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Large leatherback sea turtle washes up in Argyle Shore, P.E.I.


Necropsy will be performed at Atlantic Veterinary College in Charlottetown

ARGYLE SHORE, P.E.I. - A necropsy will be performed next week on a leatherback sea turtle that was discovered dead Friday on a beach in Argyle Shore.

Megan Jones, regional director of the Canadian Wildlife Health Co-operative with the Atlantic Canada region at the Atlantic Veterinary College (AVC) in Charlottetown, says the necropsy will be done to try to determine the cause of death and to collect data on the animal.

Jones says the turtle, which weighs about 450 kilograms and is roughly two metres in length, was likely dead for at least a few days.

The turtle was frozen when it was found dead along the beach in Argyle Shore Friday morning.

Ken Mayhew, a spokesman with the province’s Forests, Fish and Wildlife division, says getting the turtle to the AVC was a long, slow process.

The large animal was floated along the beach to an area where a crane was able to haul it up an embankment and place it on a trailer. The process took two to three hours.

“You never know what you are going to find floating around here,’’ says Mayhew.

“It is not unusual to get these calls from the public.’’

A postmortem was done on P.E.I. in February for an endangered leatherback turtle found washed up in Cape Breton.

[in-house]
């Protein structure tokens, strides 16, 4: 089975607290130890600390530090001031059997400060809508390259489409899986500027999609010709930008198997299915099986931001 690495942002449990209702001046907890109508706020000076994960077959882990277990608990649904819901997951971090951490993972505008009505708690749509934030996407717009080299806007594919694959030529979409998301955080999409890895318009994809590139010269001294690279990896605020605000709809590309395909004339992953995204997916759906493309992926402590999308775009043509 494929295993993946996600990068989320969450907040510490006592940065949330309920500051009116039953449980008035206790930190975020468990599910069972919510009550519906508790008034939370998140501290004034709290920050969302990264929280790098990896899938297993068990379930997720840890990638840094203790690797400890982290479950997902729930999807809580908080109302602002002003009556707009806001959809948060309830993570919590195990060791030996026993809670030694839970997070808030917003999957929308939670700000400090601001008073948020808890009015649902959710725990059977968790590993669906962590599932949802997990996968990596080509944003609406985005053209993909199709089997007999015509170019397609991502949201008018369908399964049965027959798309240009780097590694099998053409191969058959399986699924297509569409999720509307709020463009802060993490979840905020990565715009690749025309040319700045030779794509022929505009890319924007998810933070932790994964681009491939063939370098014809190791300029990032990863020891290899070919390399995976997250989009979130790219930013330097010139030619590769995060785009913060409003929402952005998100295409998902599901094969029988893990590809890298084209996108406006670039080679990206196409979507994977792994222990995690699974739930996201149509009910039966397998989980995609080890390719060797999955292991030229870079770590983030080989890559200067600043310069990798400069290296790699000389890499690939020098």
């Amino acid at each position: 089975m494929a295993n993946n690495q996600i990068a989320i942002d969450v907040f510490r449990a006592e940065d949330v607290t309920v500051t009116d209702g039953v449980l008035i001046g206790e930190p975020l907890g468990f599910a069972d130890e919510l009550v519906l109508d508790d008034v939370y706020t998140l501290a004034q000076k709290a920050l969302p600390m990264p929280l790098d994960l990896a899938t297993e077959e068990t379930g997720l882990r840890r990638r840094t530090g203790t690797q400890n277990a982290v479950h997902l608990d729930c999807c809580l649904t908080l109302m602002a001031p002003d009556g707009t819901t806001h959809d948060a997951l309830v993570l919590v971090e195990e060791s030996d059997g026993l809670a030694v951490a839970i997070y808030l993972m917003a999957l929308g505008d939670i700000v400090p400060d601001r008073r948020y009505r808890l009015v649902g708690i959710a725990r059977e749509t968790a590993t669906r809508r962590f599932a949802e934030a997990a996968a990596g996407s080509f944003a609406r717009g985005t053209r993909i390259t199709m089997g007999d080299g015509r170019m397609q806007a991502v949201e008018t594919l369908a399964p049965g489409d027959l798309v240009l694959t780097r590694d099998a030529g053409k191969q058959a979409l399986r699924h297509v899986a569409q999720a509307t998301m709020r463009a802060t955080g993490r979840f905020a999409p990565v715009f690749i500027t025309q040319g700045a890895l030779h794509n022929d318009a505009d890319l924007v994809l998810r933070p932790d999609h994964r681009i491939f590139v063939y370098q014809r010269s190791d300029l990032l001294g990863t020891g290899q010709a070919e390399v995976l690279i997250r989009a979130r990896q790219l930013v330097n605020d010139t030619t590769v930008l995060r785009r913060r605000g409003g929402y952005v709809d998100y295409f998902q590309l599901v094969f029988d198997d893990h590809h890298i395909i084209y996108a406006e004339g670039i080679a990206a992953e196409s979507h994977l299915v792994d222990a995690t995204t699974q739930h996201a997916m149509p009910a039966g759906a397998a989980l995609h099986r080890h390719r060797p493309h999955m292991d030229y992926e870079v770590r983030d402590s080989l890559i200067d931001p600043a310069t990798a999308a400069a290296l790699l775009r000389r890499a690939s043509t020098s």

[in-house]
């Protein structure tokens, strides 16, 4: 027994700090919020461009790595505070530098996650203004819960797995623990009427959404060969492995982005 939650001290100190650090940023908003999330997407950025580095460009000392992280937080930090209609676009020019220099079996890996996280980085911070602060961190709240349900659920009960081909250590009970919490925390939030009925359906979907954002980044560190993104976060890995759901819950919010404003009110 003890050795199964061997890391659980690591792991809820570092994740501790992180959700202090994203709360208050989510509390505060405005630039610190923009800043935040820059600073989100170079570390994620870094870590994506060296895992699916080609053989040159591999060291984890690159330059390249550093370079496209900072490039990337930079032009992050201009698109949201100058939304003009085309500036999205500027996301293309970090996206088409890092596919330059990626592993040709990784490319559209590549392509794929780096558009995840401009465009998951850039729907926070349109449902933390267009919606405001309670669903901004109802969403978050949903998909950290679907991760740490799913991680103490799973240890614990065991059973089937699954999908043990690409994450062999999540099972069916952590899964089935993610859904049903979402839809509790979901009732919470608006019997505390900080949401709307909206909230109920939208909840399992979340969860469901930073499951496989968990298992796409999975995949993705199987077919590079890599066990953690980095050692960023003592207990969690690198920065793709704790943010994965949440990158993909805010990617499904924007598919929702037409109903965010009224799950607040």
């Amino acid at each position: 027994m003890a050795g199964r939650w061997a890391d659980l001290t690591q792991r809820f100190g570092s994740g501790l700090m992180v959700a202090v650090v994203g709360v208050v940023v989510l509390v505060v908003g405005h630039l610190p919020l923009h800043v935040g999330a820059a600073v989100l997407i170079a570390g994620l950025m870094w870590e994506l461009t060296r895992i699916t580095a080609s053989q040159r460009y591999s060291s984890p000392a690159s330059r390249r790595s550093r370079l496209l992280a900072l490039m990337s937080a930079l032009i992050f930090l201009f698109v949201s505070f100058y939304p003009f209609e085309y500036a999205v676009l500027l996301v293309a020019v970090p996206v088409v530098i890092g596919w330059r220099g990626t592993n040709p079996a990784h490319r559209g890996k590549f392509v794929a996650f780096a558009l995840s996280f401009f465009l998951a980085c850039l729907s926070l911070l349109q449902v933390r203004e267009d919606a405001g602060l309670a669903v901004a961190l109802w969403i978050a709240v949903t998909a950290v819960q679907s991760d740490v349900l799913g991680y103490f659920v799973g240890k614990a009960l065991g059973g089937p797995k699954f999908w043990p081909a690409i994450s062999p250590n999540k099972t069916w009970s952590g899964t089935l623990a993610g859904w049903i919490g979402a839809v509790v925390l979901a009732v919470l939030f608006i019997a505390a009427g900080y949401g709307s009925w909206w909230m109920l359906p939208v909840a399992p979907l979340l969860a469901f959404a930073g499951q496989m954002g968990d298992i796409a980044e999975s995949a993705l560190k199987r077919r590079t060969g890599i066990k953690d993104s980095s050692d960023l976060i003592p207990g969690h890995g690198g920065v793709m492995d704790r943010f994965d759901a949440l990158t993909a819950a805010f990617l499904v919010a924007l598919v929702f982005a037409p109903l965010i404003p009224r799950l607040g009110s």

The turtle was discovered in Bras d'Or Lake, far from the usual southern winter sites for the leatherback turtles.

jim.day@theguardian.pe.ca

Turtle tidbits
Here are some facts on the leatherback sea turtle:

  • One of seven species of marine turtles in the world
  • Evolved around 100 million years ago and co-existed with the dinosaurs
  • The shell is shaped like a teardrop with seven distinct dorsal ridges tapering at the tail
  • The adults that frequent Atlantic Canadian waters have an average curved carapace (shell) length of approximately 1.5 metres and an average weight of approximately 400 kilograms
  • The throat and esophagus are covered with spines, which are believed to be an adaptation to assist in swallowing slippery jellyfish prey

Source: Fisheries and Oceans Canada


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